Southern California is a part of the country so richly populated with medieval and Renaissance manuscripts that I’m going to spend several weeks writing about this region, beginning this week in L.A. proper.
Let’s start at UCLA, an idyllic campus tucked away near the intersection of Sunset Blvd. and the 405. The medieval and Renaissance manuscript collection is housed at the Charles E. Young Research Library Department of Special Collections and has recently been significantly enhanced by a major gift of manuscripts and paleographical specimens collected by book historians Richard and Mary Rouse. Many of the manuscripts have MARC records in the UCLA OPAC, although the online Finding Aid provides more comprehensive access to manuscripts acquired before 1991 (and is essentially an electronic version of the print catalogue compiled by Mirella Ferrari and edited by Richard Rouse). The manuscripts have not yet been digitized, but a selection of images from the Rouse collection is available in the archived site of a 2003 exhibition.
I should add, wearing my Acting-Executive-Director-of-the-Medieval-Academy-of-America hat, that the Academy’s annual meeting will take place at UCLA in April (information and registration here). In addition to dozens of excellent lectures, attendees will be treated to an exhibit of UCLA manuscripts curated by Richard Rouse and a sunset reception at our next stop, the Getty Center.
From UCLA, head north on Sepulveda into the Santa Monica Mountains. Halfway through the pass you will find the ground-level entrance to the spectacular Getty Center, an extraordinary facility perched on the mountaintop and reachable by tram or a pleasant uphill hike from the parking garage. I recommend staying long enough to watch the sun set over the Pacific.
When first founded, the collection of the J. Paul Getty Museum did not include medieval and Renaissance manuscripts. In 1983, however, the Museum was offered one of the finest private collections in the world, selections from the massive and extraordinary collection of German chocolatier Peter Ludwig and his wife Irene. In one fell swoop, the Getty acquired a world-class collection. Since that time, the Getty has made selective and often jaw-dropping acquisitions such as the Stammheim Missal in 1997 and 2012’s purchase of a Flemish masterpiece illuminated by Lieven van Lathem.
As a repository of some of the greatest works of art produced during the Middle Ages and Renaissance, the Getty has established itself as a major center for manuscript studies, with important exhibits and symposia supplemented by a strong digital presence.
The guidebook “Masterpieces of the J. Paul Getty Museum: Illuminated Manuscripts” will give you a sense of the scope of the collection, and selected images from most of the Getty manuscripts are available online. The Getty Center has also become an international leader in public programming, with online video guides and exhibitions; some particularly notable examples here, here and here, although if you spend some time exploring the website you’ll find many more.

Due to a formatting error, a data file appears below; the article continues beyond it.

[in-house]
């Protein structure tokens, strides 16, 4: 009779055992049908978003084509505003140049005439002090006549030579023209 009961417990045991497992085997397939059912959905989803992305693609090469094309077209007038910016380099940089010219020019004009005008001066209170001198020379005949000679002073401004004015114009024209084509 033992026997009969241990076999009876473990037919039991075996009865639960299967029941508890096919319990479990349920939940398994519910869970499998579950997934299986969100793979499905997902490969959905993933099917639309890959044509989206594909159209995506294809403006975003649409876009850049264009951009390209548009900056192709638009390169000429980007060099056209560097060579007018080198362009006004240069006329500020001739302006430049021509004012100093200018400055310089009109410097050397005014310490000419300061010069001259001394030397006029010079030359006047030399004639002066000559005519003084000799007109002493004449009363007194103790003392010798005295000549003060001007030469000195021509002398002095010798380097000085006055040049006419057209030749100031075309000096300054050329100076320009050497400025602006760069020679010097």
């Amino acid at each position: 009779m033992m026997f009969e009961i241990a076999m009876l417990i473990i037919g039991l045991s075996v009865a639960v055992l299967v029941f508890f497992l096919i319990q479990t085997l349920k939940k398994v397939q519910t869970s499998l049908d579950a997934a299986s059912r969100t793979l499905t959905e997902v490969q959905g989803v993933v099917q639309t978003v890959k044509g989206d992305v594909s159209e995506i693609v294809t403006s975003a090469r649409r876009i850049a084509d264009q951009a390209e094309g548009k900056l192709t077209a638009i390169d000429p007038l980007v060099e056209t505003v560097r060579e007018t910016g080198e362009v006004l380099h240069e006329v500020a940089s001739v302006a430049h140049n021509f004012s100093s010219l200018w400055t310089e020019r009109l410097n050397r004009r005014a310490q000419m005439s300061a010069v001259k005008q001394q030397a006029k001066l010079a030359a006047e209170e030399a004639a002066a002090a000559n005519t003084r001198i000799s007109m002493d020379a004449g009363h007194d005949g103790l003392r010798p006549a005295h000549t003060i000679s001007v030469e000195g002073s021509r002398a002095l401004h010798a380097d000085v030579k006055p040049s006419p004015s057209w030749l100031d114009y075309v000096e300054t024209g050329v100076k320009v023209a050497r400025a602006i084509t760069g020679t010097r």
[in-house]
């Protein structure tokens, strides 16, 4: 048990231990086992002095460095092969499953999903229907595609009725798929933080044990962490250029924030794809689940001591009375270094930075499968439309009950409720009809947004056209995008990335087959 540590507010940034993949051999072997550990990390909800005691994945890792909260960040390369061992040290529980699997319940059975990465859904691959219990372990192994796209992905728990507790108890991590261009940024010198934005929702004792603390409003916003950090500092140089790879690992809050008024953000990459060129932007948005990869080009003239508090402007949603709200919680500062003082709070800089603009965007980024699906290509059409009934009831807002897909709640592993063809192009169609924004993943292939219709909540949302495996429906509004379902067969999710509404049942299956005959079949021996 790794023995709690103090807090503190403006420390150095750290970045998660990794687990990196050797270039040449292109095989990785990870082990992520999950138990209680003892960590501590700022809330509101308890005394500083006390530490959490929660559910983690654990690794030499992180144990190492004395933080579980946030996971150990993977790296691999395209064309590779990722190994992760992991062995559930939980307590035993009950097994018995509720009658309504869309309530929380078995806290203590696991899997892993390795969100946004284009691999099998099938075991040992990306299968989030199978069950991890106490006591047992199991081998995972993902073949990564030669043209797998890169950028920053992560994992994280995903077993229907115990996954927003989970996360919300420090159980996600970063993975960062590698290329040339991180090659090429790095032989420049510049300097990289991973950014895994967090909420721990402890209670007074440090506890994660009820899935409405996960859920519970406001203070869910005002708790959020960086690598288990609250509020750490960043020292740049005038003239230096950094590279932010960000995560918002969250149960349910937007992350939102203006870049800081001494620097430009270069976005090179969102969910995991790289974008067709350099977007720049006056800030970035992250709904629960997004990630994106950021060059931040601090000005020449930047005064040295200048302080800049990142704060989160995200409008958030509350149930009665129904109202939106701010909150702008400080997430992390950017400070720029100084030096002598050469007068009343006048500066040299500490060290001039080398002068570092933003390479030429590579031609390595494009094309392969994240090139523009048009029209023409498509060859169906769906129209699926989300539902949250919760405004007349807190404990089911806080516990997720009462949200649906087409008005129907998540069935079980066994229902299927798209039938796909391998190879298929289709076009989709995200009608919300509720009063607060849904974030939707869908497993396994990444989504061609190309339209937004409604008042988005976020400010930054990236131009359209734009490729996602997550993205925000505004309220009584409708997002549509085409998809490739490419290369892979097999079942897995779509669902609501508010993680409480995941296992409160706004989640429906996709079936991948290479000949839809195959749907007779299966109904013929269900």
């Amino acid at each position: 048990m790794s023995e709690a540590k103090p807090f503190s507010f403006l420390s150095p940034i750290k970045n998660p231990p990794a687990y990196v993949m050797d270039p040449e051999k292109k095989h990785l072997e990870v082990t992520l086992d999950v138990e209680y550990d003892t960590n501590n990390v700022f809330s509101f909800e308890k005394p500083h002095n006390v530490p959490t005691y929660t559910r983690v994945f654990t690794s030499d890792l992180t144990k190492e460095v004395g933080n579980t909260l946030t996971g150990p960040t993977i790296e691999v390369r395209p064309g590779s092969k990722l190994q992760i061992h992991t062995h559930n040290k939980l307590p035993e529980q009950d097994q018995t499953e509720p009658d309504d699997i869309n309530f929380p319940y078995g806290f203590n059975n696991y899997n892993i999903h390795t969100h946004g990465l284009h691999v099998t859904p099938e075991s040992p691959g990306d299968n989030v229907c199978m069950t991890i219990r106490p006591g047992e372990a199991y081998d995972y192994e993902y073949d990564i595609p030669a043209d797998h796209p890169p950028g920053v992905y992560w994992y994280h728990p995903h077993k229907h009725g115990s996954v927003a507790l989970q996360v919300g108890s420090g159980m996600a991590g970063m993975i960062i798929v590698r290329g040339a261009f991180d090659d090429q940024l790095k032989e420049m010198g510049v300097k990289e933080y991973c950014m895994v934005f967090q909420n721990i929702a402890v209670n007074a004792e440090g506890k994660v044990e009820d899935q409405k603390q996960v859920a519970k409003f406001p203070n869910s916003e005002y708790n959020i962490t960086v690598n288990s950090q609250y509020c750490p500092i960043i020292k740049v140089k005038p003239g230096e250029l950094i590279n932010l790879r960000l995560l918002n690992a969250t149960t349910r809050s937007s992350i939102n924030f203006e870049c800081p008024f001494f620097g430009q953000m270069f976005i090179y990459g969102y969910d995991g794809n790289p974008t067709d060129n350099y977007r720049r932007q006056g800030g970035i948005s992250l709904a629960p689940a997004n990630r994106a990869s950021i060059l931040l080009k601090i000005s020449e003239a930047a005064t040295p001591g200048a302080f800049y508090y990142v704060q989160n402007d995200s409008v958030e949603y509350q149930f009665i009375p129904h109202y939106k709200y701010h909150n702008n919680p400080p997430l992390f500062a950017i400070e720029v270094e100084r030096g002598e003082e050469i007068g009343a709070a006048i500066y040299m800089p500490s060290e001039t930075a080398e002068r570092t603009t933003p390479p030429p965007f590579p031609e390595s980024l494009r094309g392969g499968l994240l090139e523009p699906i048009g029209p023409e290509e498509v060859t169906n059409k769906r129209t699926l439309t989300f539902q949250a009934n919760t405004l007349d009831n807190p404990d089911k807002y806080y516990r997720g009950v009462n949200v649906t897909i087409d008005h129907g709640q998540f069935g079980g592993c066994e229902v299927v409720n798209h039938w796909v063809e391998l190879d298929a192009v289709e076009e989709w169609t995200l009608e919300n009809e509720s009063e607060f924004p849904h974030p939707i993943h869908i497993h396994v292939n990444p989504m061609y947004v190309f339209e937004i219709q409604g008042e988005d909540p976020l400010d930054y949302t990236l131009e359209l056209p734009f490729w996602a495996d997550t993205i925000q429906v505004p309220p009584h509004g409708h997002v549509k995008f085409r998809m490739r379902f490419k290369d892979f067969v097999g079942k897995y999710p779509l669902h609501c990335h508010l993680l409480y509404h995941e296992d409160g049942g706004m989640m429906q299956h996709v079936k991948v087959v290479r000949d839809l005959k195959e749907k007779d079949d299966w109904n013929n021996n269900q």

Even when surrounded by all of this splendor, though, my attention is always drawn to the fragments, the little wanderers that have been cut up and folded and pasted and recycled and finally rescued and repaired.
The Getty happens to own one of my favorites, this leaf from one of the great ninth-century Carolingian Bibles from Tours (remember when we visited Alcuin and Charlemagne, back in Indiana?). In the fifteenth century, the leaf was sliced into thin strips that were used as binding scrap. At a later date, the strips were carefully removed from the binding and put back together (a process somewhat akin to trying to recover a document you accidentally ran through a shredder). This little one is a true survivor.
After leaving the Getty, continue north on Sepulveda into the San Fernando Valley, then head east on the 101 (it is a particular quirk of southern California to prefix interstate numbers with a definite article!). Before we leave LA, we’ll make one last stop, at the Henry Huntington Library in Pasadena.
The Huntington is beautifully situated on 120 acres of woods and botanical gardens, and the library, founded in 1919 by industrialist Henry H. Huntington from his personal collection, represents one of the finest collections of American and British literature in the world. The manuscript collection is anchored by the Ellesmere Chaucer, an extremely important early fifteenth-century copy of The Canterbury Tales.
The Ellesmere is on permanent exhibit along with many other fine books and manuscripts. Explore the Library, meander around the gardens, then get back on the 101 and meet me next week in Riverside, where my friend and co-author Melissa Conway is waiting to introduce us to the collection in her care.